Saturday, September 27, 2008
The other side of life
I promised a friend of mine that I would write about this. This is not about me, it's about being aware of your fellow human being no matter who he/she is.
I was in a grocery store (Bruno's) a few evenings ago, rolling my cart around, when I noticed a homeless man I see around the neighborhood once in a while at the takeout counter. I kept an eye on him, because I've seen people like him turned away, mercifully very rarely, if they were a few cents short and I've stepped in and paid for their food, and I wanted to make sure he got his food. He came away with little tub of soup. Taller than 6 feet, he was also very thin. He walked around the produce section, eating his soup, as if looking for something. I followed by instincts and went up to him. I was aware of eyes darting back and forth as other shoppers and workers looked over at us, but that didn't bother me.
"I'm still hungry," he said as if he knew what I was going to ask. "So I'm looking for something more to buy." He had maybe a dollar's worth of change in his hand.
"Miigwetch. What you're eating is not enough," I said, and slipped him a five-dollar bill, all the cash I had on me. "You need to get something more. " If you had seen the expression on his face, you would never ever pass a homeless person without acknowledging them ever again!
I rolled off into another aisle when a woman appeared out of nowhere and huddled against the cheese display. I looked up.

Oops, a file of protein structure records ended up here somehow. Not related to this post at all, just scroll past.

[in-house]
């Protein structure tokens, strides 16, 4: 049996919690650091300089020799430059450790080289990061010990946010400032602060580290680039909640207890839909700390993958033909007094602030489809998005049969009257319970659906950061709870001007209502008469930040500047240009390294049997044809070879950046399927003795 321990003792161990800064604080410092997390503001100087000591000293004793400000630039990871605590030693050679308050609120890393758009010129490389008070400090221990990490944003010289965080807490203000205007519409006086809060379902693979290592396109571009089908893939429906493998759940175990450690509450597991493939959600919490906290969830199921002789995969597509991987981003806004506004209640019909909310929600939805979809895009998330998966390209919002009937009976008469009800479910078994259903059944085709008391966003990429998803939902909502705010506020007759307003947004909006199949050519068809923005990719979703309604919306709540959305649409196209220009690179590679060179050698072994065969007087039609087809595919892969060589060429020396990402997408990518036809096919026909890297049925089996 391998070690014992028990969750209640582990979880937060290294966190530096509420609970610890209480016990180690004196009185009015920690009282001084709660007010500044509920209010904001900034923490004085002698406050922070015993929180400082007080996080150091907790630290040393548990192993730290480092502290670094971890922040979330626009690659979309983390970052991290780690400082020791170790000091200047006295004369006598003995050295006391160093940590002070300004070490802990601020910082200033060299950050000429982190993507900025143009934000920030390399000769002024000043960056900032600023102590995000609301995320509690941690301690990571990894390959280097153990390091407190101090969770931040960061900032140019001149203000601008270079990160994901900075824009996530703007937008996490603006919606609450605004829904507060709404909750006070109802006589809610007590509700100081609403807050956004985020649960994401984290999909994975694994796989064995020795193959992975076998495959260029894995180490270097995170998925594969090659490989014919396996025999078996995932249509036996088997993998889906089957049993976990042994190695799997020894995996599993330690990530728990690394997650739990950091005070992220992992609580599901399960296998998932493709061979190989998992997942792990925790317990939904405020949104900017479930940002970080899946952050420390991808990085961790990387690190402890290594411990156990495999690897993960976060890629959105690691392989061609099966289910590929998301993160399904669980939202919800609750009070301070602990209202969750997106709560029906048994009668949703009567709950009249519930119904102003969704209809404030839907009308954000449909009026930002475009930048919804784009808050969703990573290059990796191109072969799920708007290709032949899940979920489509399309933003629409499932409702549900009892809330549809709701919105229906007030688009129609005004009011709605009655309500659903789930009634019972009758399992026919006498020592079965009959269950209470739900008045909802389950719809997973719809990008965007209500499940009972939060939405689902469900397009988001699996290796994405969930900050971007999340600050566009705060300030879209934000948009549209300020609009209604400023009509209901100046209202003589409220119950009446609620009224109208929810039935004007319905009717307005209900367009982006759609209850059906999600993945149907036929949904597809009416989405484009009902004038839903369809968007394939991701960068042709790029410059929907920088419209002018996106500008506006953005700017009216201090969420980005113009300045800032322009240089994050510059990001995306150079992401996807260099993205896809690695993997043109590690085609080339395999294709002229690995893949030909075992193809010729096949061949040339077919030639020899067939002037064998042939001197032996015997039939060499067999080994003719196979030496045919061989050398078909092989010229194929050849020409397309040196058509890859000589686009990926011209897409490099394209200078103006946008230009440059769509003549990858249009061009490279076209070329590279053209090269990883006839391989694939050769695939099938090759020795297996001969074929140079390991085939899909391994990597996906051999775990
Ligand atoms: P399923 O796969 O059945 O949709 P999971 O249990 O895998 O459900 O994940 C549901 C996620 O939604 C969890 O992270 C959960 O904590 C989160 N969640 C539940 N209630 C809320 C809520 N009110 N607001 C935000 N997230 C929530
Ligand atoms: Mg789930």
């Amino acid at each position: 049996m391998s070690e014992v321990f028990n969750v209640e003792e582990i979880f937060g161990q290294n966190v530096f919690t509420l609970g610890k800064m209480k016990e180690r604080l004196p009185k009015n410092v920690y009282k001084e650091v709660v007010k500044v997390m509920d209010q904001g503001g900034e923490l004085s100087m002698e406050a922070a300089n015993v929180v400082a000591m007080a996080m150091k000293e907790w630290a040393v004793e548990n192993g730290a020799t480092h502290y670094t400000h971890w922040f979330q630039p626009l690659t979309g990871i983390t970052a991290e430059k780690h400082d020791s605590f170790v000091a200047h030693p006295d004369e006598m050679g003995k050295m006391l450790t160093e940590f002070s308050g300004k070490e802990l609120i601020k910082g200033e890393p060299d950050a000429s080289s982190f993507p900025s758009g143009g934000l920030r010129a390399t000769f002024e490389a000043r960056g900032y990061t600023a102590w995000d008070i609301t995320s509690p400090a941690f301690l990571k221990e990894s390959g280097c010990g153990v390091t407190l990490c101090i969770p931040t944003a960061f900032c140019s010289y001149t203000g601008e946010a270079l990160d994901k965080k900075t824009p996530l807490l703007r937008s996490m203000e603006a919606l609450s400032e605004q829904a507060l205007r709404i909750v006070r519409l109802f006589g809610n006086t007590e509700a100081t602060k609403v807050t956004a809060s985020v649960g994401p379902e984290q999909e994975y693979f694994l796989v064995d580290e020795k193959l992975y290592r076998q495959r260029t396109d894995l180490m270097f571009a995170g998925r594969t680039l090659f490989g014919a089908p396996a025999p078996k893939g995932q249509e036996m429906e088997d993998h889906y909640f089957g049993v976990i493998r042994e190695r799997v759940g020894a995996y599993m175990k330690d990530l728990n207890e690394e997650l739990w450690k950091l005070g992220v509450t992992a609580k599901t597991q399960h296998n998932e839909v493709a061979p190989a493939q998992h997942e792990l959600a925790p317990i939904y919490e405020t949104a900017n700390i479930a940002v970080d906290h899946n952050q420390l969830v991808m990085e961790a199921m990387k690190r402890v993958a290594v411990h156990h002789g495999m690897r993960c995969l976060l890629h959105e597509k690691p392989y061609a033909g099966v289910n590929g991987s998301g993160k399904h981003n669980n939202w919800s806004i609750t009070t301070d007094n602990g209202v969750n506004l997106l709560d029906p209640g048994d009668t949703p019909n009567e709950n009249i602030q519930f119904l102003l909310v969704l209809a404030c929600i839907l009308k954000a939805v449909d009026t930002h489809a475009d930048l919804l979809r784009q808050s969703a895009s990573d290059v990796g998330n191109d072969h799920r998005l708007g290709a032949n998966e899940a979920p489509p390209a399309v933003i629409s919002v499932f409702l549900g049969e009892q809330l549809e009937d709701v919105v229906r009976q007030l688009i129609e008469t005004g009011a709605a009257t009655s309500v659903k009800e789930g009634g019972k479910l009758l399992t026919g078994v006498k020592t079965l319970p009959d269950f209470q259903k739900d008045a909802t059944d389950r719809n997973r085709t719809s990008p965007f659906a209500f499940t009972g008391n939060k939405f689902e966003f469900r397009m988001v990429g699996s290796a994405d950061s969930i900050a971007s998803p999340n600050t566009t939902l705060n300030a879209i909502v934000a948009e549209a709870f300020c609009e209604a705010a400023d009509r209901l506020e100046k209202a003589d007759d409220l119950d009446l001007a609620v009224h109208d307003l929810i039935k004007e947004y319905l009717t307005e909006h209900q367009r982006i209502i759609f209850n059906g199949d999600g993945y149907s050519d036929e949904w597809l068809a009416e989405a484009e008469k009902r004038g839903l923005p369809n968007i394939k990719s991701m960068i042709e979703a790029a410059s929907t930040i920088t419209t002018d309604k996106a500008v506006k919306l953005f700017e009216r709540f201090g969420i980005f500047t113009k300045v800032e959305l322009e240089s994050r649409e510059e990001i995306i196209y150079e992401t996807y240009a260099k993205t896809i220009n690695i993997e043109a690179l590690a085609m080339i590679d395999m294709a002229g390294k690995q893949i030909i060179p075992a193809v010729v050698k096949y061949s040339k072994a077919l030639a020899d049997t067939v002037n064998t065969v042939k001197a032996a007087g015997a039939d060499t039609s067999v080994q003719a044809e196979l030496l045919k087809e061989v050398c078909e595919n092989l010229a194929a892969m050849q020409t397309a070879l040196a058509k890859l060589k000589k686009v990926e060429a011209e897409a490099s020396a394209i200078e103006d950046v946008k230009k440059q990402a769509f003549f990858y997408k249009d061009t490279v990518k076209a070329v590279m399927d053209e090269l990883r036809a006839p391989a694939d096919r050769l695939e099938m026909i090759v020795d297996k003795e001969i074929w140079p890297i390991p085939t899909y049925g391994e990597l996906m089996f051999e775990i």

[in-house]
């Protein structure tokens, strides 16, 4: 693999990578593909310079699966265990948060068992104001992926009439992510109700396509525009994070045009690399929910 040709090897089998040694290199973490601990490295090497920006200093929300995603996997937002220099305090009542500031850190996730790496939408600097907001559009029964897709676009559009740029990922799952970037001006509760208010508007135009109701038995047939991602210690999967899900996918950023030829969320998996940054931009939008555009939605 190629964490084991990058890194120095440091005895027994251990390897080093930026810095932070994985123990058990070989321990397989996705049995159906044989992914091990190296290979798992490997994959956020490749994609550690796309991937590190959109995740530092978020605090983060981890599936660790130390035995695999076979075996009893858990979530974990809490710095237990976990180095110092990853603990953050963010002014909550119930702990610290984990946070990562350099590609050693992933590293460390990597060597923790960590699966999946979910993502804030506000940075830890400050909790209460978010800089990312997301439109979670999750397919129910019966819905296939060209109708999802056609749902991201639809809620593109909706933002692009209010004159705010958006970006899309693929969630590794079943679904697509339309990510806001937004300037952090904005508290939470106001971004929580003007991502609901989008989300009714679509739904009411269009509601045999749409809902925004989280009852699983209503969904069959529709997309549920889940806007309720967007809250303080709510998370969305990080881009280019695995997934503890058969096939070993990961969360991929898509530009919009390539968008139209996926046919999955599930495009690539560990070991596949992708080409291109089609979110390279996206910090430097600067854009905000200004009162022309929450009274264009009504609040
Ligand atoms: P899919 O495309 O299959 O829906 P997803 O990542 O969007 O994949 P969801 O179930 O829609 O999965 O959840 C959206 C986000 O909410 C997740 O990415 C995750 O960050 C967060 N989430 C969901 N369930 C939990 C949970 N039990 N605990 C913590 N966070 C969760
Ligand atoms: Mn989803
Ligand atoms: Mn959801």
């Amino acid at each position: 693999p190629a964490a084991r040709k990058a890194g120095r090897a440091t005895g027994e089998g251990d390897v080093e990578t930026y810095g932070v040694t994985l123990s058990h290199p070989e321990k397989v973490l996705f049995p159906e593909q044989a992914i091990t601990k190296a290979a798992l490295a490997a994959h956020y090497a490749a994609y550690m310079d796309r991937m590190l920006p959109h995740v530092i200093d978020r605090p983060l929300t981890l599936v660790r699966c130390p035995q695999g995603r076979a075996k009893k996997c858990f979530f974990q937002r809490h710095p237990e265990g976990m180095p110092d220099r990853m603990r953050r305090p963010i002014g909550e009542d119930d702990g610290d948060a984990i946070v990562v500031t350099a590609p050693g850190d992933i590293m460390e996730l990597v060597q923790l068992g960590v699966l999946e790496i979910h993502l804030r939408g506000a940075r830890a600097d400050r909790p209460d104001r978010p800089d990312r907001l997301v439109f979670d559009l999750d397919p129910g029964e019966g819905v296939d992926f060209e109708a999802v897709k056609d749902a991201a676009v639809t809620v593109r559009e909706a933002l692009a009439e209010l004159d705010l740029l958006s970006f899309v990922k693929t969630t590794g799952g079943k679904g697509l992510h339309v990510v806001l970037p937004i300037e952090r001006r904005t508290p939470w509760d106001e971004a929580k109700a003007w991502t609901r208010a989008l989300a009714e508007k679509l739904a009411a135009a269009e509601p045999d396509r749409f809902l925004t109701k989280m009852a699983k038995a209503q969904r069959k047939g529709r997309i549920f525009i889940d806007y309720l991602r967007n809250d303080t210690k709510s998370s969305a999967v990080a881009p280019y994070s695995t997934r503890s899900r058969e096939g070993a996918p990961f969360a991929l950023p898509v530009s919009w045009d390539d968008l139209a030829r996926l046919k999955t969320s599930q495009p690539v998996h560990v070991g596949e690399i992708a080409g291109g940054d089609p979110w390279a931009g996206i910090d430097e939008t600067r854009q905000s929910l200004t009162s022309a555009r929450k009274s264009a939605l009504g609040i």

"I'm trying to get away from that man," she confided (not that I had asked). The tone was very familiar: She thought I was going to agree with her and be horrified.
"Why?" I said. "He's not doing you any harm."
A second of confused silence, and she said: "But he's eating his food in here!"
My instincts told me to move away fast or I would not be able to contain myself. I went to another aisle and felt like having a good cry. I have never come across this kind of behavior in Toronto. But it goes to show you, ignorance is everywhere.
I make a habit of carrying some loonies in my pocket. There are people out there who need the $$ more than I do. Something about "the least of my brothers" keeps flitting through my mind, but I can't place it. I'm sure someone will know.
Paul Newman, actor and philanthropist, would have understood what I'm trying to do in my own tiny little way.
He died today. I can't fathom a world without him.
Surely his spirit is now in a very, very bright and wonderful place.